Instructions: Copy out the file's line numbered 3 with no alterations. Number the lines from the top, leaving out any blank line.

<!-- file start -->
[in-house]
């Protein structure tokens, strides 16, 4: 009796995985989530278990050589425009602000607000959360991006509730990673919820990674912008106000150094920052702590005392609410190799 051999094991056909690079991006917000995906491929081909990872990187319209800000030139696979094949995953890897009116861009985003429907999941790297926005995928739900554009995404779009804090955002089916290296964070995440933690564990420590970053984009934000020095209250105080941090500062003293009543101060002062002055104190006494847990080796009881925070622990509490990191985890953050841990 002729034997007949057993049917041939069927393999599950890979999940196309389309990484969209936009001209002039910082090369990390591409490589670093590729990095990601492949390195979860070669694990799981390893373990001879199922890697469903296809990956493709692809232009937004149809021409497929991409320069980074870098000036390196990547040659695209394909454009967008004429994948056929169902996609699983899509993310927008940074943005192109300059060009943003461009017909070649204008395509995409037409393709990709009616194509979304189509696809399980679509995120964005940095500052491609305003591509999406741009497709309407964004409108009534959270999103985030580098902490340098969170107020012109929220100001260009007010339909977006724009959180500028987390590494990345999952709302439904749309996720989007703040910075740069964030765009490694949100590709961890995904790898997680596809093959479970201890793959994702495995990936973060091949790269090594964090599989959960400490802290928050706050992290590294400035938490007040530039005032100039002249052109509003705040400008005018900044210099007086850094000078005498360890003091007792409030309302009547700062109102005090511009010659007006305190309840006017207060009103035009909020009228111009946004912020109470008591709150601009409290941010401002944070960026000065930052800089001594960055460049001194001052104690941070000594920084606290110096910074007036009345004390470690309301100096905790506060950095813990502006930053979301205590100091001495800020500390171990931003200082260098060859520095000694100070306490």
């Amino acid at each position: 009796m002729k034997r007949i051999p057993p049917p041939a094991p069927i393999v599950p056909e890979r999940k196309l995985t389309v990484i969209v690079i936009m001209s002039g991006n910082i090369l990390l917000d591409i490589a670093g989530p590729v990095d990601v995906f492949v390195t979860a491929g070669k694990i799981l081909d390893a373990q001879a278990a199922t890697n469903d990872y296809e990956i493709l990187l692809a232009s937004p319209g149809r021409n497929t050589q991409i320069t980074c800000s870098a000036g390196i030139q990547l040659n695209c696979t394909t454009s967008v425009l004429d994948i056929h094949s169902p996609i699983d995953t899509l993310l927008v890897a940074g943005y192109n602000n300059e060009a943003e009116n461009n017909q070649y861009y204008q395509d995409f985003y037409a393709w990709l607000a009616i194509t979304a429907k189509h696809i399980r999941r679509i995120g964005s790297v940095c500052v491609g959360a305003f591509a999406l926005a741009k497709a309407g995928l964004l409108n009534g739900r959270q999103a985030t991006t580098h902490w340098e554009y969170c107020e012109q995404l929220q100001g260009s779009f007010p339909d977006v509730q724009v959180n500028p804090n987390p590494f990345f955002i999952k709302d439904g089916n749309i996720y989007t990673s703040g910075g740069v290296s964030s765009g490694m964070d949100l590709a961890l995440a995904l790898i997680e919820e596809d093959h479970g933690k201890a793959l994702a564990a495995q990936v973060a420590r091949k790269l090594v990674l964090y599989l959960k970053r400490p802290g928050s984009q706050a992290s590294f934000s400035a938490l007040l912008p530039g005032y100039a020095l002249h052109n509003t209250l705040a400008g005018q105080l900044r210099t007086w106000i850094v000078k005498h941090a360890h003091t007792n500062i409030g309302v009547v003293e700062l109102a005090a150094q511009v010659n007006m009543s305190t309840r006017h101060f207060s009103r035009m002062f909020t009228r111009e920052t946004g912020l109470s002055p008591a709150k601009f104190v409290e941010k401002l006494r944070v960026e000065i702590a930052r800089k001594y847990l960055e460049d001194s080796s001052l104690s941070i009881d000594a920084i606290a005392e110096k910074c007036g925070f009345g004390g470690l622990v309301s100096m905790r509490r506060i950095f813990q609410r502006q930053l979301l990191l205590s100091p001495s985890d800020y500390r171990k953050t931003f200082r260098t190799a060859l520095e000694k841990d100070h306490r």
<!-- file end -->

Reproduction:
């Amino acid at each position: 009796m002729k034997r007949i051999p057993p049917p041939a094991p069927i393999v599950p056909e890979r999940k196309l995985t389309v990484i969209v690079i936009m001209s002039g991006n910082i090369l990390l917000d591409i490589a670093g989530p590729v990095d990601v995906f492949v390195t979860a491929g070669k694990i799981l081909d390893a373990q001879a278990a199922t890697n469903d990872y296809e990956i493709l990187l692809a232009s937004p319209g149809r021409n497929t050589q991409i320069t980074c800000s870098a000036g390196i030139q990547l040659n695209c696979t394909t454009s967008v425009l004429d994948i056929h094949s169902p996609i699983d995953t899509l993310l927008v890897a940074g943005y192109n602000n300059e060009a943003e009116n461009n017909q070649y861009y204008q395509d995409f985003y037409a393709w990709l607000a009616i194509t979304a429907k189509h696809i399980r999941r679509i995120g964005s790297v940095c500052v491609g959360a305003f591509a999406l926005a741009k497709a309407g995928l964004l409108n009534g739900r959270q999103a985030t991006t580098h902490w340098e554009y969170c107020e012109q995404l929220q100001g260009s779009f007010p339909d977006v509730q724009v959180n500028p804090n987390p590494f990345f955002i999952k709302d439904g089916n749309i996720y989007t990673s703040g910075g740069v290296s964030s765009g490694m964070d949100l590709a961890l995440a995904l790898i997680e919820e596809d093959h479970g933690k201890a793959l994702a564990a495995q990936v973060a420590r091949k790269l090594v990674l964090y599989l959960k970053r400490p802290g928050s984009q706050a992290s590294f934000s400035a938490l007040l912008p530039g005032y100039a020095l002249h052109n509003t209250l705040a400008g005018q105080l900044r210099t007086w106000i850094v000078k005498h941090a360890h003091t007792n500062i409030g309302v009547v003293e700062l109102a005090a150094q511009v010659n007006m009543s305190t309840r006017h101060f207060s009103r035009m002062f909020t009228r111009e920052t946004g912020l109470s002055p008591a709150k601009f104190v409290e941010k401002l006494r944070v960026e000065i702590a930052r800089k001594y847990l960055e460049d001194s080796s001052l104690s941070i009881d000594a920084i606290a005392e110096k910074c007036g925070f009345g004390g470690l622990v309301s100096m905790r509490r506060i950095f813990q609410r502006q930053l979301l990191l205590s100091p001495s985890d800020y500390r171990k953050t931003f200082r260098t190799a060859l520095e000694k841990d100070h306490r």